I could never understand why Elliot didn't go with his best friend on adventures in space when I was a kid. And then I grew up, and realized that Elliot had matured during E.T's visit. At the beginning, he's a very typical 10-year-old, hurting from a divorce, and unable to keep that hurt to himself, even making his mom cry. His brother yells at him for that, telling him to grow up and think how other people feel for a change. When he comes back from sleeping overnight in the forest, he learns that he is just as capable of hurting his family as his father did when said father left his three kids and wife, and at the end, cannot bring himself to hurt his broken family further by leaving with the aliens in the spaceship, no matter how much he loves one of them. Ouch.
Which makes it Spielberg's rebuttal to the ending of his previous Close Encounters of the Third Kind where the father did leave his family to go gallivanting with aliens (none of whom he had formed a relationship with).
When E.T. sees Gertie for the first time she screams and he screams back. He was scared of Elliot at first, screamed, but came back and got to know Elliot. By the time he met Gertie and she screamed, he thought that was how humans greeted each other and was mimicking her facial expressions.
E.T. are the first and last letters of Elliot's name. Wordof God, a trading card series to tie in with the movie says the family's last name is Taylor. Elliott could've given E.T. his initials.
Then, because Elliot relates to E.T as an outsider, the film could also be called Elliot Taylor (:The Extra-terrestrial part of the title hinting that Elliot also sees himself as an alien due to him being different and alienated after his father left home).
"E.T." being short for "extraterrestrial" carries a double meaning too. "Extraterrestrial" (one word) conveys the obvious meaning that he's from outer space, sure. But if heard as "extra terrestrial" (two words), it means very terrestrial, i.e. Closer to Earth. E.T. is a botanist who knows about nature, and he comes literally "closer to Earth", both physically (he's stranded there) and emotionally (he learns and cares about an Earth family), than any other of his kind.
Why does Michael find E.T. by a river? Word of God states that E.T. is a plant like creature (The Expanded Universe book and games touch upon this) and he could've been there to help himself survive.
Why the FBI are keeping their distance during the chase could mean two things, and there's a subtle payoff to how careful their being. One: They are following the kids to try to find where the spaceship is. But Keys is ultimately the only person outside the Taylor family to get near the ship. It's probable they were letting everyone go in peace. There's also a good chance the rest of them got to see their takeoff. Two: while the kids are harboring an alien, they are still kids and they are taking extra special care of not speeding up in risk of running them over. Even with the guns pointing at them, they were more or less a last resort warning, or else they would have shot them down during the flight. The guns probably weren't even loaded at all. They just wanted to intimidate the kids. The agents obviously don't mean any harm throughout the movie, they're just trying (and ultimately failing) to help and reach out to higher intelligence.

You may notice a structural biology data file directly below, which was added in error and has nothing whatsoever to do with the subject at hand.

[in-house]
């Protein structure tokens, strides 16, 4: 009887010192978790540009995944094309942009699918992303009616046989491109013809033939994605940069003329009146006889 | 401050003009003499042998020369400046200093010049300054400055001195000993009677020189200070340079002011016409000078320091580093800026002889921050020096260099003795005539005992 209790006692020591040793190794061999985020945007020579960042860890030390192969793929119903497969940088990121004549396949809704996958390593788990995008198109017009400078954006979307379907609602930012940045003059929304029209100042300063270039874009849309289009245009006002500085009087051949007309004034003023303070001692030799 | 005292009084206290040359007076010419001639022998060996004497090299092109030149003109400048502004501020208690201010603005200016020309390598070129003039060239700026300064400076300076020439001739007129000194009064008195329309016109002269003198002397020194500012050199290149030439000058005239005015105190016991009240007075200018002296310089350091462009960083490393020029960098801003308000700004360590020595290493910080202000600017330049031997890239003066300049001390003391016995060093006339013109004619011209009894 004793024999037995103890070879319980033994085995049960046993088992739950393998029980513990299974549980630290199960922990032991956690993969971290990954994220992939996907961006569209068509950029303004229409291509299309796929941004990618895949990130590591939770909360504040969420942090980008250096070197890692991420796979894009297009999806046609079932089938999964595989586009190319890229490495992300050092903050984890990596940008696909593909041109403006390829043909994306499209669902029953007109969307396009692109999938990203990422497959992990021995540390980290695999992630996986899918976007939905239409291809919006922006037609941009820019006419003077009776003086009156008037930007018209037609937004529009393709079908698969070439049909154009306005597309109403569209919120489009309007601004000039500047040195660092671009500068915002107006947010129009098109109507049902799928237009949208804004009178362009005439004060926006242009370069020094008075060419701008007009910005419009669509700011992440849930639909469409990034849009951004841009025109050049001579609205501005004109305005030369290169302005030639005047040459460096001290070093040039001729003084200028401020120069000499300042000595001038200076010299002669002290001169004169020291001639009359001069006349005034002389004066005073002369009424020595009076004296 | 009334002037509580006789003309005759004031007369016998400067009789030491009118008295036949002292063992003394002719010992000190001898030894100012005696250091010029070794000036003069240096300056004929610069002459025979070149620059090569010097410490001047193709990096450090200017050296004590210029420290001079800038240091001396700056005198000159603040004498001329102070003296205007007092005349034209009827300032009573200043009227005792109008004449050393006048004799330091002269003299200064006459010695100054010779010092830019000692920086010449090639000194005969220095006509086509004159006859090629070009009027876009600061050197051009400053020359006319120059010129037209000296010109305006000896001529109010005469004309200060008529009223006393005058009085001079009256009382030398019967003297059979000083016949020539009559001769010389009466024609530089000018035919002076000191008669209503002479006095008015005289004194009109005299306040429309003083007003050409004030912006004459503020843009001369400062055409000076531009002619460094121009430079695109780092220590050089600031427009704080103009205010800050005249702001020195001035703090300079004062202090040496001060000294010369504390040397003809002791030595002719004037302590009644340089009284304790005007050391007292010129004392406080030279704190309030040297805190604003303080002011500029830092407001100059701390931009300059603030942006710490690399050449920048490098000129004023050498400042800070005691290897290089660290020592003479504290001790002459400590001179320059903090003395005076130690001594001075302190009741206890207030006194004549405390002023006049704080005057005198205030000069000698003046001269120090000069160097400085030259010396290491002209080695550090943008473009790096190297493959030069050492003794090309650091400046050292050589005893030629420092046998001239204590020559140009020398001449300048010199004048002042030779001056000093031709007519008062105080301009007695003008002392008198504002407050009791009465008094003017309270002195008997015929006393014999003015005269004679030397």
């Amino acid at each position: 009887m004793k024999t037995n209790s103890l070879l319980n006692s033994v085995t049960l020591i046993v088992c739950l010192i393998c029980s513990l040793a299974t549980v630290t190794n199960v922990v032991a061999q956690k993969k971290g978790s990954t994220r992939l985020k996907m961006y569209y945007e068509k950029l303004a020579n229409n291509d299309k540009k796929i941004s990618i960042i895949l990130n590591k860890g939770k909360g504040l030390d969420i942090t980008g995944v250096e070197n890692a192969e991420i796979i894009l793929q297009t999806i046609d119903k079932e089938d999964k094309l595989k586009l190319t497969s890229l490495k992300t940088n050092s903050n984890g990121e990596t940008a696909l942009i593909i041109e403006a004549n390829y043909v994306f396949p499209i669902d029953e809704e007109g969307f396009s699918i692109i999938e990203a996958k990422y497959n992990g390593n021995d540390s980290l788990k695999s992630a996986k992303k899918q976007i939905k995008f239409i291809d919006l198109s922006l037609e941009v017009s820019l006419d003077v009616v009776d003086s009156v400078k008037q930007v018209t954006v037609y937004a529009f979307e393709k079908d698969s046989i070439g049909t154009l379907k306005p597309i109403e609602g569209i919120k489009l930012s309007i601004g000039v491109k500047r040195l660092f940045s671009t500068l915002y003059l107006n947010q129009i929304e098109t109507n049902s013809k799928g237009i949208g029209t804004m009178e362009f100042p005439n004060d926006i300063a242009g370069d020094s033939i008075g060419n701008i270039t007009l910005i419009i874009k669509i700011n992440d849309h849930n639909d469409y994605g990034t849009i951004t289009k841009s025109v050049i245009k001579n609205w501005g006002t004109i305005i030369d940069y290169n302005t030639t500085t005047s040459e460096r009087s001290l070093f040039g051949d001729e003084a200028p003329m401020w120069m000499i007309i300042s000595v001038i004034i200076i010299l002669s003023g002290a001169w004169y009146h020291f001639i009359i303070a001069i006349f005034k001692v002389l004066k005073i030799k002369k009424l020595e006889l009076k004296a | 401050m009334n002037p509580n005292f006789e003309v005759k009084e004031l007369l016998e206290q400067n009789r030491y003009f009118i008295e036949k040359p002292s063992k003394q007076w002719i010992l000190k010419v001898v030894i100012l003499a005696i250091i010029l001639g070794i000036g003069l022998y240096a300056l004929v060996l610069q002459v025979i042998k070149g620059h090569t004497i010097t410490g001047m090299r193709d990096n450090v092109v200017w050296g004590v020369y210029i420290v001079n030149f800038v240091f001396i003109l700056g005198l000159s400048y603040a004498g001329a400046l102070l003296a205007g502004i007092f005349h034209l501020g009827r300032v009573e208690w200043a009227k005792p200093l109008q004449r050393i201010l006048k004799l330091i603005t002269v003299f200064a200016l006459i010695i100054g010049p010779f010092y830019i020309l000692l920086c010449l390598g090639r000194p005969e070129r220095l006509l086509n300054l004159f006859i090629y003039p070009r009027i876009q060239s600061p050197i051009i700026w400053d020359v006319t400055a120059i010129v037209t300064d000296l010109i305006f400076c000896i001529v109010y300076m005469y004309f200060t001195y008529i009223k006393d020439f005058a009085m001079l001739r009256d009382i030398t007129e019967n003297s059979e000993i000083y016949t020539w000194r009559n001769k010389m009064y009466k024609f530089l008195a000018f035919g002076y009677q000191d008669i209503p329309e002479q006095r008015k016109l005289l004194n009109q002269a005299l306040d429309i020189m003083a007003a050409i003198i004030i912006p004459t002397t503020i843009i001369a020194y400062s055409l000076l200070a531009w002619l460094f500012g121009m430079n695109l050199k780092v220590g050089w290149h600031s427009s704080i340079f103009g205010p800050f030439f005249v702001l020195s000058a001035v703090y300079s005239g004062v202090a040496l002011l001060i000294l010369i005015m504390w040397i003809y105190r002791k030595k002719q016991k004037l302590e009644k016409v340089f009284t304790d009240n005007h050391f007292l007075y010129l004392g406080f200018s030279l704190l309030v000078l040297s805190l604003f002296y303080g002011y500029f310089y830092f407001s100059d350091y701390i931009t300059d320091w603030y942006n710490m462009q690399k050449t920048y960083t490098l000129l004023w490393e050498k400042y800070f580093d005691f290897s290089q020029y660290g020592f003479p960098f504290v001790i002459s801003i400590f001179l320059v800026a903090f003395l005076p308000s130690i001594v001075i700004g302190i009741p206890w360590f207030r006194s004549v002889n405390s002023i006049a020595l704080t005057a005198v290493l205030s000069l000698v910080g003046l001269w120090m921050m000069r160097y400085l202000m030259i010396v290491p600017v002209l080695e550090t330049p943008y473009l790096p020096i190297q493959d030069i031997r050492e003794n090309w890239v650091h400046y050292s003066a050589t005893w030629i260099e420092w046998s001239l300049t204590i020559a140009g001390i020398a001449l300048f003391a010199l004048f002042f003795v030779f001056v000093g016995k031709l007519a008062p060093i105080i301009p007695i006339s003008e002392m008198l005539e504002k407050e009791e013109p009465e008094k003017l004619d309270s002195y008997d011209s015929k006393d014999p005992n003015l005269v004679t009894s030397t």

Also counts as Crowning Moment of Heartwarming: Before Gertie meets E.T, she yells "Elliott, look what I made for you" and can be seen holding a piece of paper in her hand. Elliott faked being sick so he could stay home and play with E.T, and Gertie genuinely thought he was sick and made a get well card.
The movie is basically a retelling of The Wizard of Oz. E.T. wants to get home and is helped by three companions. Some scenes are even similar, such as E.T.'s tearful goodbye to each of his friends at the end.
E.T. is able to make the bikes fly, as well as other objects. It's possible he can't make himself fly. At the beginning of the film, why didn't he sit on a tree branch or rock and fly back to the ship?
He would have to stop and find a rock that would support his weight. He can't just grab any rock he finds, and it would need to be light enough to levitate. Levitating a branch would likely require removing the branch from the tree, which is unfeasible.
A minor example. Since we don't know what happened after E.T. left, it is possible Elliott's family got in trouble with the federal government for setting E.T. free.
A CrackedAfter Hours video argued that if E.T.'s mind-controlling, telepathic, lifeforce-draining, telekinetic, resource-harvesting race were ever to decide our planet was worth conquering, we would be in for a Cosmic Horror Story. Luckily, E.T.'s species seems to be as peaceful and sweet as he is.